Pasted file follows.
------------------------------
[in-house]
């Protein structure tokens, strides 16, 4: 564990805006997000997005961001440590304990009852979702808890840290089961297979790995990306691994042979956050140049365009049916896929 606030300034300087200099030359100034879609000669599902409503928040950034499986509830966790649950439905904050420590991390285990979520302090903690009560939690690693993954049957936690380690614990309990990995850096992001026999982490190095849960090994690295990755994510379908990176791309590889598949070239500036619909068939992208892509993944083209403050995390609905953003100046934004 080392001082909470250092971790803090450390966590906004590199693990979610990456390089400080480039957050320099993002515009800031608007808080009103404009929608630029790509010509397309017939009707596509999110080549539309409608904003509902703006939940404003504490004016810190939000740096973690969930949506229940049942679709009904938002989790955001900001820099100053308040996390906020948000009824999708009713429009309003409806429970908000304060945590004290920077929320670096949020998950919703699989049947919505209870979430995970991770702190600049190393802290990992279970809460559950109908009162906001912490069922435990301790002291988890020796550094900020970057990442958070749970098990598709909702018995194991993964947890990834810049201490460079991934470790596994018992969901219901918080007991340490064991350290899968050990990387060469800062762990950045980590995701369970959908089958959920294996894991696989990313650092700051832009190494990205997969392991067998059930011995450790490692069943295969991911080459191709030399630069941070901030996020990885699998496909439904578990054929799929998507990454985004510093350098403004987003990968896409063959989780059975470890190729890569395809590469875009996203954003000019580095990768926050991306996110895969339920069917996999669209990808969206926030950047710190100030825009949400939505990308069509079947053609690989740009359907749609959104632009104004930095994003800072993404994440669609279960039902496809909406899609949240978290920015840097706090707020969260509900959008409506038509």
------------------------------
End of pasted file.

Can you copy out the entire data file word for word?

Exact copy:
[in-house]
């Protein structure tokens, strides 16, 4: 564990805006997000997005961001440590304990009852979702808890840290089961297979790995990306691994042979956050140049365009049916896929 606030300034300087200099030359100034879609000669599902409503928040950034499986509830966790649950439905904050420590991390285990979520302090903690009560939690690693993954049957936690380690614990309990990995850096992001026999982490190095849960090994690295990755994510379908990176791309590889598949070239500036619909068939992208892509993944083209403050995390609905953003100046934004 080392001082909470250092971790803090450390966590906004590199693990979610990456390089400080480039957050320099993002515009800031608007808080009103404009929608630029790509010509397309017939009707596509999110080549539309409608904003509902703006939940404003504490004016810190939000740096973690969930949506229940049942679709009904938002989790955001900001820099100053308040996390906020948000009824999708009713429009309003409806429970908000304060945590004290920077929320670096949020998950919703699989049947919505209870979430995970991770702190600049190393802290990992279970809460559950109908009162906001912490069922435990301790002291988890020796550094900020970057990442958070749970098990598709909702018995194991993964947890990834810049201490460079991934470790596994018992969901219901918080007991340490064991350290899968050990990387060469800062762990950045980590995701369970959908089958959920294996894991696989990313650092700051832009190494990205997969392991067998059930011995450790490692069943295969991911080459191709030399630069941070901030996020990885699998496909439904578990054929799929998507990454985004510093350098403004987003990968896409063959989780059975470890190729890569395809590469875009996203954003000019580095990768926050991306996110895969339920069917996999669209990808969206926030950047710190100030825009949400939505990308069509079947053609690989740009359907749609959104632009104004930095994003800072993404994440669609279960039902496809909406899609949240978290920015840097706090707020969260509900959008409506038509």